Synthetic fabrics, like polyester, nylon and acrylic, don’t exist naturally but are made in factories. Synthetics are created through an industrial manufacturing process in which petroleum, a fossil fuel, is extracted from the earth and mechanically transformed into fibers for clothing. The resulting fiber, although soft and even silky, is actually a plastic. In fact, polyester is made of the same exact material used to make plastic bottles: polyethylene terephthalate, or PET! Therefore, as we mentioned in our last article, these materials shed microplastics when being washed and then drained into our oceans.
Semi-synthetic materials have a natural source, but require processing to transform that natural source into a fiber that can be used for clothing. These include rayon (aka viscose), modal, lyocell (aka TENCEL®) and bamboo.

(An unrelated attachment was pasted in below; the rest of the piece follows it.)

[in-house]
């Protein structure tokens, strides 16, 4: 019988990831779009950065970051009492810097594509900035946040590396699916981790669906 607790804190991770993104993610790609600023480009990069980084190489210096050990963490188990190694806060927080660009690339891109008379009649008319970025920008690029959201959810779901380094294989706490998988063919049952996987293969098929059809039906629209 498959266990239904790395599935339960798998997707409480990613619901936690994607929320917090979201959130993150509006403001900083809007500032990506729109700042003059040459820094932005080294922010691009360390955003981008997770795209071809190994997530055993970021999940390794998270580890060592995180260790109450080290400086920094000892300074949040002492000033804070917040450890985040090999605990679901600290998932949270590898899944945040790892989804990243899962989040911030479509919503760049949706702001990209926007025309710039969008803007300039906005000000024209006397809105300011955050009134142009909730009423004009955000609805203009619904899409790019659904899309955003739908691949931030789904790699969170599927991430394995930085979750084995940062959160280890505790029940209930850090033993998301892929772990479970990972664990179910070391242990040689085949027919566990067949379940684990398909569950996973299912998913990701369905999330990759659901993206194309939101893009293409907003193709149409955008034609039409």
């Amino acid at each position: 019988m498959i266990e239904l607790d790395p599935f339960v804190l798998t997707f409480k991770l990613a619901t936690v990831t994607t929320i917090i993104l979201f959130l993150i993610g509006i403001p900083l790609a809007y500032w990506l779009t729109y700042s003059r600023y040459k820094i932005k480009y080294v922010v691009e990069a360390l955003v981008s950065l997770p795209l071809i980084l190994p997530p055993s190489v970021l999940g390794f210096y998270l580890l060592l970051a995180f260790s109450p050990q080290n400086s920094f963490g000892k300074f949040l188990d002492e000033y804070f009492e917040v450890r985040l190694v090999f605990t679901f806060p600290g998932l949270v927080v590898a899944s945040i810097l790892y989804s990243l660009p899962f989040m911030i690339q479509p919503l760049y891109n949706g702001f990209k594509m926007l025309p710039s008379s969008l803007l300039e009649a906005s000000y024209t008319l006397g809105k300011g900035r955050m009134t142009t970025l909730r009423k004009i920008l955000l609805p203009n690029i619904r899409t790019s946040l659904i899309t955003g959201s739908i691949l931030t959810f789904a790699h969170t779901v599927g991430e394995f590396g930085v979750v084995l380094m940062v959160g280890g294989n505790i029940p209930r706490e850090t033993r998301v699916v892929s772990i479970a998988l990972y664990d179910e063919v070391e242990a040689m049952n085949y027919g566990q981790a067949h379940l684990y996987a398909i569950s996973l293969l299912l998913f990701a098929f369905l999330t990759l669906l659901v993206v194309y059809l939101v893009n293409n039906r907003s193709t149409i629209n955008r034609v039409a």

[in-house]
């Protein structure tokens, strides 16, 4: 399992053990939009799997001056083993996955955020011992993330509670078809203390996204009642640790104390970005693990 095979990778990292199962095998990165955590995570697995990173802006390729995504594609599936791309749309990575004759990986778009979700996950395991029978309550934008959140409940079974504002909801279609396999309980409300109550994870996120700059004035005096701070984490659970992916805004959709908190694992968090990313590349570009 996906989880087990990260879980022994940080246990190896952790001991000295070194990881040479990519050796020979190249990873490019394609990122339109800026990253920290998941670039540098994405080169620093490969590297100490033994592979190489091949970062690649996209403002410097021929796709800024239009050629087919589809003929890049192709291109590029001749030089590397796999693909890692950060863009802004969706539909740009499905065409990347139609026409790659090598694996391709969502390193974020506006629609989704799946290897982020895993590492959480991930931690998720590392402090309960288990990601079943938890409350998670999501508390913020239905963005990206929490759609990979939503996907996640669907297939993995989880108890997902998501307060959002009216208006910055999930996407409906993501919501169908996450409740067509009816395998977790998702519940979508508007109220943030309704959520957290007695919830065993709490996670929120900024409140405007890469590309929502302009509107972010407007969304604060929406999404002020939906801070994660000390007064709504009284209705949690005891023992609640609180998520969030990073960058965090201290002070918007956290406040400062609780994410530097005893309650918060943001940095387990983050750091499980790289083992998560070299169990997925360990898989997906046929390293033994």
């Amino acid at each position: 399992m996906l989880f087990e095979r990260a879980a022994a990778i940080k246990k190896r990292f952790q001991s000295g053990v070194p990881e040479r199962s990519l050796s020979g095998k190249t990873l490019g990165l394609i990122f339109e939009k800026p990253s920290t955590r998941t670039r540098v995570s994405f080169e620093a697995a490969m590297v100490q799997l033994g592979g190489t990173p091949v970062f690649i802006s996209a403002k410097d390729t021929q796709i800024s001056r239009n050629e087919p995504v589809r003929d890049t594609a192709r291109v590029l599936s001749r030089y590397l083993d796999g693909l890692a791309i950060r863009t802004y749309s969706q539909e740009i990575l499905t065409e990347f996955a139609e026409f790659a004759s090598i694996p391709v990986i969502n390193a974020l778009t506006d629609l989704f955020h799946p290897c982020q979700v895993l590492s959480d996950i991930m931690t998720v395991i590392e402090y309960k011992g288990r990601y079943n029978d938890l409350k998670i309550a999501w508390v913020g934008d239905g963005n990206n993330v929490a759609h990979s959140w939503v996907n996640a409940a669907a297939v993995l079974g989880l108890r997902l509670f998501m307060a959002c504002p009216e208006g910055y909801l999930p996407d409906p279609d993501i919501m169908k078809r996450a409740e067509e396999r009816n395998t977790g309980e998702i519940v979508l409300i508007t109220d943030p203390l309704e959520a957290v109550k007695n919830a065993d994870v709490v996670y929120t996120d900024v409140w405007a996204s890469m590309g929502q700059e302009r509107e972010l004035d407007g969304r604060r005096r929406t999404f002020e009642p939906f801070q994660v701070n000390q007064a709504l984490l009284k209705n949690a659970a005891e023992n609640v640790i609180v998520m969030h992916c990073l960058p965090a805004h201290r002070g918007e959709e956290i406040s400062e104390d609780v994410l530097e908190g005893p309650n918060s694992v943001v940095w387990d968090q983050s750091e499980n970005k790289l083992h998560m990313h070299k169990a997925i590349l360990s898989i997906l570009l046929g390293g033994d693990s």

So what do we do with this information?
1. Know your materials.
Let’s make this easy. Here are the materials from best to worst for sustainability purposes. This should make life a little easier when eyeing that potential new dress.
Cheat Sheet (Best to Worst in Sustainability)
Organic Linen, Wool, Hemp, Alpaca
Linen comes from the flax plant. The plants go through a process called “retting” to help separate the fibers. Growing flax requires less water than cotton, produces very little waste, requires fewer pesticides (organic requires none) and is highly durable making it one of the most longest-lasting materials.
Linen is absorbent, breathable, and stronger than cotton. The fibers are porous, and it’s great at keeping you cool in the summer but it can also be insulating in colder temperatures. It’s not very elastic, though, and is known for holding wrinkles.